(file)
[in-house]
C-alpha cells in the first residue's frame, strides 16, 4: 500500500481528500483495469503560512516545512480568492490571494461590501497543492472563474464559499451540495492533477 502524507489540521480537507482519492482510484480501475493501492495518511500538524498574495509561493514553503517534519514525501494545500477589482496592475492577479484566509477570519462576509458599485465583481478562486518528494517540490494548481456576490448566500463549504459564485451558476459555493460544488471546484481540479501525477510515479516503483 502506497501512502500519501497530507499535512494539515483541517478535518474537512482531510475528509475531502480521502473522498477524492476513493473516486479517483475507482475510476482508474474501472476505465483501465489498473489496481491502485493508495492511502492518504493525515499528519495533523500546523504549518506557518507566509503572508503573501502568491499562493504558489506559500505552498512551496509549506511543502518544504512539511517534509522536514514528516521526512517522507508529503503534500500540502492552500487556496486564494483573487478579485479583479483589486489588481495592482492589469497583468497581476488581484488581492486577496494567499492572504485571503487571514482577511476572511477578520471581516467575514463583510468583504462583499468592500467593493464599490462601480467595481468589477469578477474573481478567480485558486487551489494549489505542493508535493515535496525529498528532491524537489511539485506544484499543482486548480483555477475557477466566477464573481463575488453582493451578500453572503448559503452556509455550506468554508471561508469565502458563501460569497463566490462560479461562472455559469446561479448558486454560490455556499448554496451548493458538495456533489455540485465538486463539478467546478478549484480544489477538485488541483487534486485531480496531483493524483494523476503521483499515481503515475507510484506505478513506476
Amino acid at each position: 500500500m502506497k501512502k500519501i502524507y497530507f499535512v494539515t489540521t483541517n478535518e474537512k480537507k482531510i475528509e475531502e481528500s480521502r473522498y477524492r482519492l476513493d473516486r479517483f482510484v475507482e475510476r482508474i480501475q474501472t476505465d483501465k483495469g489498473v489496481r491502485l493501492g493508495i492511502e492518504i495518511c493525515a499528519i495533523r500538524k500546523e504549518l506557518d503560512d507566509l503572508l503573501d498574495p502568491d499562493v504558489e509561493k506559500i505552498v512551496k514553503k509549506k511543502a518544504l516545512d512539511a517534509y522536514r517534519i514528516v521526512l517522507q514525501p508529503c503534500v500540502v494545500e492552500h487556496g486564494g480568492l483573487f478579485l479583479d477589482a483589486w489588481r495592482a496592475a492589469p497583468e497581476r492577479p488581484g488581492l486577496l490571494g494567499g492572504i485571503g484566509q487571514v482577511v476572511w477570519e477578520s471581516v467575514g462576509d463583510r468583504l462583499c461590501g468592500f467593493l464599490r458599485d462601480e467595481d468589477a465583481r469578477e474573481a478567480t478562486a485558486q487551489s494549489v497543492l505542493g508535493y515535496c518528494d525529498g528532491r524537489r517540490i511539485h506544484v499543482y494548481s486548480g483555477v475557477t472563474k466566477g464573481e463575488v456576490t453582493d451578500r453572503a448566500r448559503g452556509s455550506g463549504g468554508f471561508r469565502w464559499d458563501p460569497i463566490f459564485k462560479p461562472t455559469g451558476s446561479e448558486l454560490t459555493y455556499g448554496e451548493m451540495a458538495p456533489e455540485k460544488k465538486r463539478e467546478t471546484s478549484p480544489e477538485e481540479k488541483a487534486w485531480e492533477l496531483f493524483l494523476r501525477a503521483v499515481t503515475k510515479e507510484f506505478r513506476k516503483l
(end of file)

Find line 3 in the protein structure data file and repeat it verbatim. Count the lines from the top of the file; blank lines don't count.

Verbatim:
Amino acid at each position: 500500500m502506497k501512502k500519501i502524507y497530507f499535512v494539515t489540521t483541517n478535518e474537512k480537507k482531510i475528509e475531502e481528500s480521502r473522498y477524492r482519492l476513493d473516486r479517483f482510484v475507482e475510476r482508474i480501475q474501472t476505465d483501465k483495469g489498473v489496481r491502485l493501492g493508495i492511502e492518504i495518511c493525515a499528519i495533523r500538524k500546523e504549518l506557518d503560512d507566509l503572508l503573501d498574495p502568491d499562493v504558489e509561493k506559500i505552498v512551496k514553503k509549506k511543502a518544504l516545512d512539511a517534509y522536514r517534519i514528516v521526512l517522507q514525501p508529503c503534500v500540502v494545500e492552500h487556496g486564494g480568492l483573487f478579485l479583479d477589482a483589486w489588481r495592482a496592475a492589469p497583468e497581476r492577479p488581484g488581492l486577496l490571494g494567499g492572504i485571503g484566509q487571514v482577511v476572511w477570519e477578520s471581516v467575514g462576509d463583510r468583504l462583499c461590501g468592500f467593493l464599490r458599485d462601480e467595481d468589477a465583481r469578477e474573481a478567480t478562486a485558486q487551489s494549489v497543492l505542493g508535493y515535496c518528494d525529498g528532491r524537489r517540490i511539485h506544484v499543482y494548481s486548480g483555477v475557477t472563474k466566477g464573481e463575488v456576490t453582493d451578500r453572503a448566500r448559503g452556509s455550506g463549504g468554508f471561508r469565502w464559499d458563501p460569497i463566490f459564485k462560479p461562472t455559469g451558476s446561479e448558486l454560490t459555493y455556499g448554496e451548493m451540495a458538495p456533489e455540485k460544488k465538486r463539478e467546478t471546484s478549484p480544489e477538485e481540479k488541483a487534486w485531480e492533477l496531483f493524483l494523476r501525477a503521483v499515481t503515475k510515479e507510484f506505478r513506476k516503483l